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[8] historical there occurs a distinct imaginative element. One book, ‘Wood Cove Island,’ is a stirring story of a contest between two opposing factions, the good boys and girls on one side, and the bad boys on the other, to gain and keep possession of a small island, made worth fighting for by the presence of an old scow, altered into a feudal castle by rude carpentry and youthful imagination. On this fictional background appear Professor Longfellow of Harvard, as a summer visitor, and his friend Charles Sumner, both of whom advise the combatants, without interfering with them. Any boy should like this book. Again, read ‘Historic Girls,’ or ‘Historic Boys,’ if you would get a vivid series of true pictures of widely separated ages, with differing customs, but the same child-nature persisting through all. Or dip into ‘Storied Holidays’ to find some scene of childhood, grave or gay, set in the festivities of Christmas, St. Valentine's Day, or Midsummer Eve.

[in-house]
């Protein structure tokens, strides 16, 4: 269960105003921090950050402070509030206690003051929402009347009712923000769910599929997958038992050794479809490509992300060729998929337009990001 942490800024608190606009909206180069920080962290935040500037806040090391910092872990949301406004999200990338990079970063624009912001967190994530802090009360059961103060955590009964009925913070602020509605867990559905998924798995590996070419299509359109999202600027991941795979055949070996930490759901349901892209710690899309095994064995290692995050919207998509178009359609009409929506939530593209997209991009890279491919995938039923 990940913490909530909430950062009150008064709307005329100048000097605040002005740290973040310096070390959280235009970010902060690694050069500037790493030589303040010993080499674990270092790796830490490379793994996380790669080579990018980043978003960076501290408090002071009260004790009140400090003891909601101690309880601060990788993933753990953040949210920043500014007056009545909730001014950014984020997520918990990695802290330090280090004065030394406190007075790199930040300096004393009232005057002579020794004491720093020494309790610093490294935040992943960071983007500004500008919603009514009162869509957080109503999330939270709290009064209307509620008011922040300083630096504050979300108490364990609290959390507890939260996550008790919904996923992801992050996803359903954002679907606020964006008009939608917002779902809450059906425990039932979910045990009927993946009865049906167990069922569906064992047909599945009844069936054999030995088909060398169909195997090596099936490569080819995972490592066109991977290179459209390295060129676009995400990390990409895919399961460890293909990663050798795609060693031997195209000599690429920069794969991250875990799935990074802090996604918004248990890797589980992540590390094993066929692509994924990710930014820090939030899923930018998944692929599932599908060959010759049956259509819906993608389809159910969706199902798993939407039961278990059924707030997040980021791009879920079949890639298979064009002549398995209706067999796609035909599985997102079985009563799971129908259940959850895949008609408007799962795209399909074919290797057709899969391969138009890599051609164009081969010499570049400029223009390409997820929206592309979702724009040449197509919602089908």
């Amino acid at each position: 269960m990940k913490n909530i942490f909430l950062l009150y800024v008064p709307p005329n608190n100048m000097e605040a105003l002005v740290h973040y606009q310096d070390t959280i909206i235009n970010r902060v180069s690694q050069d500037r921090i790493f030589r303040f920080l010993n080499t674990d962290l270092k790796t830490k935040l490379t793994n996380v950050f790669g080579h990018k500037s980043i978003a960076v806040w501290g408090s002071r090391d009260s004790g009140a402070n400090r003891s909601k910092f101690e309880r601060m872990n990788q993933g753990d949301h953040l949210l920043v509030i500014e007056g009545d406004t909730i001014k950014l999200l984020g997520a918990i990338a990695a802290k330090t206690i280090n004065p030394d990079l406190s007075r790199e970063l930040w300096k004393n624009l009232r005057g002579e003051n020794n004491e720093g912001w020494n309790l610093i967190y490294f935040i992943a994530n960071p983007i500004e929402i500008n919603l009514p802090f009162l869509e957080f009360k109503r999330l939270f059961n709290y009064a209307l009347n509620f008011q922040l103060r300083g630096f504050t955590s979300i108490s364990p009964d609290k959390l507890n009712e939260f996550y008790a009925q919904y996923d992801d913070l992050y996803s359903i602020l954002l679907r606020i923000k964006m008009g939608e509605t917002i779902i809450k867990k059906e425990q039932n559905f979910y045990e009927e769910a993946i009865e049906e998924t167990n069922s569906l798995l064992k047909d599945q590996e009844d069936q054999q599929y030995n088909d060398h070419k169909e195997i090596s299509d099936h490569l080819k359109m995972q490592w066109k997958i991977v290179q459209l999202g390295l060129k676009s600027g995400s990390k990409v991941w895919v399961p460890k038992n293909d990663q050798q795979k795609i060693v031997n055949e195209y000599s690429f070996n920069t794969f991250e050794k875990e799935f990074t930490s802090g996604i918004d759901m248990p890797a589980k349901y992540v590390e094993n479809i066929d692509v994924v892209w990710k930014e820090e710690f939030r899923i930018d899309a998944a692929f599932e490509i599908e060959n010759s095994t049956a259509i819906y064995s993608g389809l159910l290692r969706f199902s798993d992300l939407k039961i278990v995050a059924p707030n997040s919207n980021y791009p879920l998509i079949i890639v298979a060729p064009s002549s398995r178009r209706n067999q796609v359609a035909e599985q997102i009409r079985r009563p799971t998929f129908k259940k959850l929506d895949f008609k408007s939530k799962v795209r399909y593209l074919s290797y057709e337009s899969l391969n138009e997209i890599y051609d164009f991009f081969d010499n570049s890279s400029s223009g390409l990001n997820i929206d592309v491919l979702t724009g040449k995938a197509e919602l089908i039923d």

Throughout the works of Mr. Brooks there is earnest effort to make the historic parts correct as to fact, and also as to accessories of costume, architecture, and language. There is danger, intrinsic in such undertaking, that the learning shall appear artificial and pedantic. But the author recognizes this hazard, and, while not ‘writing down’ to his young readers, provides against it. It would be difficult to find a better blending of dry events and ever-living human nature than in some of his sketches. It is their truth to history that makes the writings of Mr. Brooks respected by older readers, who, as well as the young, are at the same time attracted and held by the play of a cheerful and unwaning fancy.

Another member of the Munroe household will introduce us to our women writers, the second main division of the subject. Mrs. E. A. Bacon-Lathrop came to Somerville from Lexington in childhood. She married a Universalist minister,—Rev. Henry Bacon,—who was the first editor of the Universalist and Ladies' Repository, in 1832. On his death in 1856, his wife at once took up the editorial work that her husband laid down, and from July, 1856, until July, 1860, she ably conducted the magazine along religious lines. On the publisher's desire to render the Repository

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